RaptorWizard's responce to SolitaryWalker's Typology as a philosophical discipline thread:
We must wonder whether typology is even a logically consistent enough of a system to accurately order people into set psychological categorizations to begin with, let alone adaptable enough to account for the vast diversity of people in the world. Due to external factors and conditioning, perhaps one could act contrary to their true nature, their true personality, and even test as such. After all, people can indeed act differently than their natural personality would dictate, based on adjusting to the environment. Due to this lack of behavioral consistency, one can conclude Keirsey’s typology to be incomplete, which is based solely on behavior. If even a fully self-mastered man were to accomplish qualities stereotypically associated with different types, the foundations would further fissure. Perhaps though, the psychological states of people and the patterns of their reasoning as well as thought dynamics could be greater concepts from which to construct a typology, founded from a philosophical framework. Philosophy could be defined as a primarily conceptual and abstract study of the world, asking such questions as follows:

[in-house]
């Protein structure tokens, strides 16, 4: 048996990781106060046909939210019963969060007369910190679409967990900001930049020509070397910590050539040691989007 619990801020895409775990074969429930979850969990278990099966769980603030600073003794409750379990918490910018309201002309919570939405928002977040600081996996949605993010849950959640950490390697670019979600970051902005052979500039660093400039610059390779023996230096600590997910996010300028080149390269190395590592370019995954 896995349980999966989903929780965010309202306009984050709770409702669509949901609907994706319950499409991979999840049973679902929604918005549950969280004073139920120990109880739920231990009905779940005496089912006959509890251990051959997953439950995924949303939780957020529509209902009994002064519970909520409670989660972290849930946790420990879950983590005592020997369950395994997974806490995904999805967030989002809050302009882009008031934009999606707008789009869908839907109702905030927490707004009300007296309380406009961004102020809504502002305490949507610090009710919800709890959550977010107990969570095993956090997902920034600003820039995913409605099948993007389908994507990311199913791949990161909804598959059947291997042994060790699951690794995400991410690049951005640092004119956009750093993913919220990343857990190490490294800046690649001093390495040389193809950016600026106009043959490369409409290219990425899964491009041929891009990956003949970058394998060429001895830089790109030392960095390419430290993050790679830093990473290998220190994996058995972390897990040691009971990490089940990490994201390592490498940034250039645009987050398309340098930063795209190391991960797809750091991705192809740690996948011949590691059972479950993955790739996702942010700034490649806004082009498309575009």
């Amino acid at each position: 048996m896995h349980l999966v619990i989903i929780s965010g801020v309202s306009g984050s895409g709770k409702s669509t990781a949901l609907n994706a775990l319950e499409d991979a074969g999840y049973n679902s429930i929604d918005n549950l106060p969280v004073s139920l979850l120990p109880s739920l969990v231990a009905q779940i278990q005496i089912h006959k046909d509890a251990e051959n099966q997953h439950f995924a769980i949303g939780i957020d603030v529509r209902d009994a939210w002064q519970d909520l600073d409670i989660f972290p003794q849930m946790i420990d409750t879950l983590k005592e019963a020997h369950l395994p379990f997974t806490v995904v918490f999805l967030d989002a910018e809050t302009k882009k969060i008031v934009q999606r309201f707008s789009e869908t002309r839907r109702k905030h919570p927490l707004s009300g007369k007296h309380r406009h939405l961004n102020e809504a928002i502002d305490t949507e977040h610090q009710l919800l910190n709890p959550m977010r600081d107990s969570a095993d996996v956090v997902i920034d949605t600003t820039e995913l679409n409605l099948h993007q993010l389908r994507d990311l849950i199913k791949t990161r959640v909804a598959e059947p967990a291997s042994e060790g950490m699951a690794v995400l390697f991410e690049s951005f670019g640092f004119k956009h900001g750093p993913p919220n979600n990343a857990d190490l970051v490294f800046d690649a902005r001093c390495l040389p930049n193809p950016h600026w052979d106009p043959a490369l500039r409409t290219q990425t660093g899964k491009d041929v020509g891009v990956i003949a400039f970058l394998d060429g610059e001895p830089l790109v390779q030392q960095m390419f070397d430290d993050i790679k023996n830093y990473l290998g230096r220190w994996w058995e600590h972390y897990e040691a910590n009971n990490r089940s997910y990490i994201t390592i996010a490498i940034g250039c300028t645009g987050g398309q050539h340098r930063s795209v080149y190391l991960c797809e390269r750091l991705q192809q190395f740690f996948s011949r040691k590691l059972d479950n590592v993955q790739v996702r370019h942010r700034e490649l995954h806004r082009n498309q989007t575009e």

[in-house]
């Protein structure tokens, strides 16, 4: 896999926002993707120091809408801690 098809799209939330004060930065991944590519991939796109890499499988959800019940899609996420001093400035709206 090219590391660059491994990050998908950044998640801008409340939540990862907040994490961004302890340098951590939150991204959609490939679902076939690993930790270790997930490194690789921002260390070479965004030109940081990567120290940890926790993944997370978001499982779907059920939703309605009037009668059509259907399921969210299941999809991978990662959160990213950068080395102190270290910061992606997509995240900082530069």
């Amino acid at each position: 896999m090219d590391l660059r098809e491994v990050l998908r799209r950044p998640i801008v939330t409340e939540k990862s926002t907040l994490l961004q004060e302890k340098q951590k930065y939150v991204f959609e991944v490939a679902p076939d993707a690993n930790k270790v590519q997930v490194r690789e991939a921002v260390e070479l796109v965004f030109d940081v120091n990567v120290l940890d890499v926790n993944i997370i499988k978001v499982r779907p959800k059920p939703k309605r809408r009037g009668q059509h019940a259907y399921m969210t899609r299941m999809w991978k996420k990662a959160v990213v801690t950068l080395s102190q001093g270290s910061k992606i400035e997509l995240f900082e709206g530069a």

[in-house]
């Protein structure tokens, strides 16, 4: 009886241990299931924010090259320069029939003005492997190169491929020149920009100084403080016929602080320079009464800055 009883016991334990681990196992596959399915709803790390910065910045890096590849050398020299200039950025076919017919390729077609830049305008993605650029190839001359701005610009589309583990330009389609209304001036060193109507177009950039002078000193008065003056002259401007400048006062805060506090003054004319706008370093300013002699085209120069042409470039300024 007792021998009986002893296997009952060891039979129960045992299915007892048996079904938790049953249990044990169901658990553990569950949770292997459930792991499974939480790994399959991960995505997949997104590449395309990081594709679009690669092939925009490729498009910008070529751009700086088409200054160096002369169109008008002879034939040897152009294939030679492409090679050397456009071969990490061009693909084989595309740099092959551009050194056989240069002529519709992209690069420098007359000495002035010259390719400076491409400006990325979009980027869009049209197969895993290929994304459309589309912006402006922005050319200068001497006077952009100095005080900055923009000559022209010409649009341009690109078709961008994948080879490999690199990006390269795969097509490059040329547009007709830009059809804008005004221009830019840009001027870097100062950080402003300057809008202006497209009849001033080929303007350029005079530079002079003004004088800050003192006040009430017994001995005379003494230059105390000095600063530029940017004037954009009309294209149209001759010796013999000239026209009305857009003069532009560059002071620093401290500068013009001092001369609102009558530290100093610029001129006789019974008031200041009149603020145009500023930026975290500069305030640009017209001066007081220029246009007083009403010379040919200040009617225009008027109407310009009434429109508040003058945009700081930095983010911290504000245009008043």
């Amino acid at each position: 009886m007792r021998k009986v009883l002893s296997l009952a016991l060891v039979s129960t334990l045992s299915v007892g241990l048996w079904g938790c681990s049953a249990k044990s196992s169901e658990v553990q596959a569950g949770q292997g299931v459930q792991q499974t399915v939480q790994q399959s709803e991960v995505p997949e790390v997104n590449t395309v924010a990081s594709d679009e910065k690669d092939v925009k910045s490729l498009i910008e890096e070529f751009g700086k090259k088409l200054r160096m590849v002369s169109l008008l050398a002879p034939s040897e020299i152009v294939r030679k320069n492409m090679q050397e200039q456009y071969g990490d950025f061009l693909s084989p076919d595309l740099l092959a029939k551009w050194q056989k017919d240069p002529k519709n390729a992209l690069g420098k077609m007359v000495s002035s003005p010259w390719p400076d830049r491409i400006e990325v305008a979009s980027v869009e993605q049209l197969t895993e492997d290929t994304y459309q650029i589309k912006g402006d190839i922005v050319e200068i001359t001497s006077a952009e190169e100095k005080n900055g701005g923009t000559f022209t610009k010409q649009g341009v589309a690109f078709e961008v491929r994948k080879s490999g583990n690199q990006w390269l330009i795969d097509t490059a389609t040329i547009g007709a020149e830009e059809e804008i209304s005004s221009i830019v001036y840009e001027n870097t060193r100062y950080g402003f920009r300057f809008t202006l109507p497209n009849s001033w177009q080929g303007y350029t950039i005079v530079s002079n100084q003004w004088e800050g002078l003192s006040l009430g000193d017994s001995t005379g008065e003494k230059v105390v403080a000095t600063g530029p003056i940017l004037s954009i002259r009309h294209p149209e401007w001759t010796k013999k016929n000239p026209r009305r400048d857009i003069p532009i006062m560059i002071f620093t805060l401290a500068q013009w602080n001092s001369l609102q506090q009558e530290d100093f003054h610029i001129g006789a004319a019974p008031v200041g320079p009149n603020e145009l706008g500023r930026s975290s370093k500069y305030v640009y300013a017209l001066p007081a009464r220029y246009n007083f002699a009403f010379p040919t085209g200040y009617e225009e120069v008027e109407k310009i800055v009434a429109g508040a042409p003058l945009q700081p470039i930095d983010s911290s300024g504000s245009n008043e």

1. Is it possible for the mind to divine free will, to control cause and effect?
2. What is the nature of consciousness, the ways in which we see and perceive things?
3. What is the ultimate nature of reality, the existential system designing all creation?
4. What are the foundations of thought, the forge from which the mind constructs?
These questions all address the mental makeup of an individual, and as such, these things are more difficult to directly detect. Typology is thereby a study of solidified patterns of thought, and one’s natural tendencies, not consistently contingent with environmental circumstances.